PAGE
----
Fun at the Beach—With Your Dog!

Taking your dog to the beach this summer? Once you’ve factored safety into your plans, there are plenty of fun activities you can enjoy together.

Summer wouldn’t be complete without a trip to the beach. The question is, should you take your dog? If he’s the active type who likes people and other dogs, there’s no reason why not. You’ll need to find a dog-friendly beach, of course, and ensure your canine’s safety and comfort while you’re there. But once you’ve checked those boxes, you can relax and enjoy with some dog-centric beach activities!


The first step is to take a close look at your dog’s behavior, needs, and personality to determine if she’ll take to a beach environment. Does she enjoy being around people and other dogs? Does she like the water, and having sand between her toes? Is she a sun-seeker, or does she prefer shade and cool days?


This can take some time, but itʼs an important step. You don’t want to arrive at a beach only to find that dogs are not allowed. Even though you may have seen a dog at a particular beach, that doesn’t mean it’s canine-friendly; service dogs always have access to public spaces, while some people simply ignore the rules. Also know that the beach may only permit dogs at certain times or seasons.

The internet is a great place to start when looking for a dog-friendly beach. Search for beaches in the area you want to visit, then go to the city’s website and look up the beach. Most of the time, you will find a policy section that details the rules pertaining to that particular beach. If not, a simple email or phone call should get you the info you need.

Tip: Certain breeds may like the beach more than others. Most Labs and retrievers will love it, for example, but some smaller breeds may find it daunting.

Keep in mind that some beaches allow dogs off-leash, while others are on-leash only. You’ll need to balance the pros and cons of each. You may think an off-leash beach is best, but not all dogs are friendly and play well with others. If your own dog is fearful or shows aggression around other dogs, an off-leash beach may not be the best option for you.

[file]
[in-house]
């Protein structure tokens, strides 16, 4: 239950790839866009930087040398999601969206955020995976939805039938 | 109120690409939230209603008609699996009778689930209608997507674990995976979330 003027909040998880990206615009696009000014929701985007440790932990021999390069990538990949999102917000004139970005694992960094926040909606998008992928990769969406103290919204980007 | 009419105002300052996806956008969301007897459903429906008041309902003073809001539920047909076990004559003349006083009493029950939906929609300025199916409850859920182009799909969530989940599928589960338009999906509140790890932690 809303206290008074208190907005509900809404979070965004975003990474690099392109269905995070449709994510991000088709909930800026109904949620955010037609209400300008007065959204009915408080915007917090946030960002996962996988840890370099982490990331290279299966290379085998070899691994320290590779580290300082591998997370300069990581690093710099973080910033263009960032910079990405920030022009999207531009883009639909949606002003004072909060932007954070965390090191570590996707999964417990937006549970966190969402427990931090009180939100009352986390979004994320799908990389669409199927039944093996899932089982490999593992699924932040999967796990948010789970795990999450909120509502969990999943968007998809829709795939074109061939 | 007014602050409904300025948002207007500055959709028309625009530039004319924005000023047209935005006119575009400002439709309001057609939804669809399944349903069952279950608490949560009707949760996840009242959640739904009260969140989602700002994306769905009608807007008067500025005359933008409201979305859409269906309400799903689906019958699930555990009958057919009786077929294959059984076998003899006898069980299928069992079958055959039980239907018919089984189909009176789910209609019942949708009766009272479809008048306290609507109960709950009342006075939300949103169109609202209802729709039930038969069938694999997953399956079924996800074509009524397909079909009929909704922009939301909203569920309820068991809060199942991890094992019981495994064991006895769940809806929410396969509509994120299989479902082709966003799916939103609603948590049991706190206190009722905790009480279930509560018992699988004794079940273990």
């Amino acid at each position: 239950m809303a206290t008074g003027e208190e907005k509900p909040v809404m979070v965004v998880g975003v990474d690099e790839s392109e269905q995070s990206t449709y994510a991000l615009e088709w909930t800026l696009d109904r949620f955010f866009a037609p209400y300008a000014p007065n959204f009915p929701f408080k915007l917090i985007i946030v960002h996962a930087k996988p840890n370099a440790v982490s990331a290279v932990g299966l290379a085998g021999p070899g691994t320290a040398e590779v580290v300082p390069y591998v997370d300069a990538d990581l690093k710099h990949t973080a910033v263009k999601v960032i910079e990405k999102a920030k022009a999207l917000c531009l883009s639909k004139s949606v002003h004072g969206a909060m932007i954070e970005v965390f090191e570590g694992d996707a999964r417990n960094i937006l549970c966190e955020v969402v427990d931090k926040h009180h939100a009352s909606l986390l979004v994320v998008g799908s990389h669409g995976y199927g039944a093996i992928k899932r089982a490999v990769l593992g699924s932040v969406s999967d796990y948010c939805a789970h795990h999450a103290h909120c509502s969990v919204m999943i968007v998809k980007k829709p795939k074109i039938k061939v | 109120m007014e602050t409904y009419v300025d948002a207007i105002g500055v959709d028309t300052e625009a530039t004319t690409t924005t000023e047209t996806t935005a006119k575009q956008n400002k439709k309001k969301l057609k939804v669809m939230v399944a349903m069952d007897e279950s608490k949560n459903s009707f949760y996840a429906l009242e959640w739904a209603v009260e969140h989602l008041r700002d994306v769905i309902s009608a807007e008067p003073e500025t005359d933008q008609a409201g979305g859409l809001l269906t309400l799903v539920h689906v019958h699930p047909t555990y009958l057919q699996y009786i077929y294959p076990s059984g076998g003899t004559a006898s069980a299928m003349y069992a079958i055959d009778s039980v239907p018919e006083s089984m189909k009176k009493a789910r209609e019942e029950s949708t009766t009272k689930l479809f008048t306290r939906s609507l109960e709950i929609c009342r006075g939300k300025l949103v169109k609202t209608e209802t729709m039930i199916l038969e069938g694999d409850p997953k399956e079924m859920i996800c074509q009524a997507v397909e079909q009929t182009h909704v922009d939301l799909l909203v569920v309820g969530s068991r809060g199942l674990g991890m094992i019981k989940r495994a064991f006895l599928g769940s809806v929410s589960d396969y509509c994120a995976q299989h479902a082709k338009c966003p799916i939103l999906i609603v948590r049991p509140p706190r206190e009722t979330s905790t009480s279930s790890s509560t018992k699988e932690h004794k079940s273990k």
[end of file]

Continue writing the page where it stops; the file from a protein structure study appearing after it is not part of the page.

• Beach sand can be very hot! On your way to the water’s edge, protect your buddy’s feet with dog boots or socks. If your dog is small enough, carry him or use a buggy to get him across the hottest stretches of sand.
  • Even the most sun-loving dog needs access to shade. A beach umbrella or pop-up cabana is essential.
  • Bring plenty of beach towels to lie on and dry off with, for your dog as well as yourself.
  • Other necessities for a trip to the beach with your dog include:
    • Plenty of fresh water and a bowl
    • Healthy treats
    • Poop bags
    • First aid kit
    • Waterproof toys
    • Harness and leash
    • Doggy lifejacket


  1. Look at the water conditions: If you plan to take your dog into the water, look at the conditions before taking the plunge. Can she swim? Are there strong currents and waves? A life jacket helps keep your dog safe and her head afloat. If the rules permit it, a long leash attached to the top part of the life jacket is a great safety option.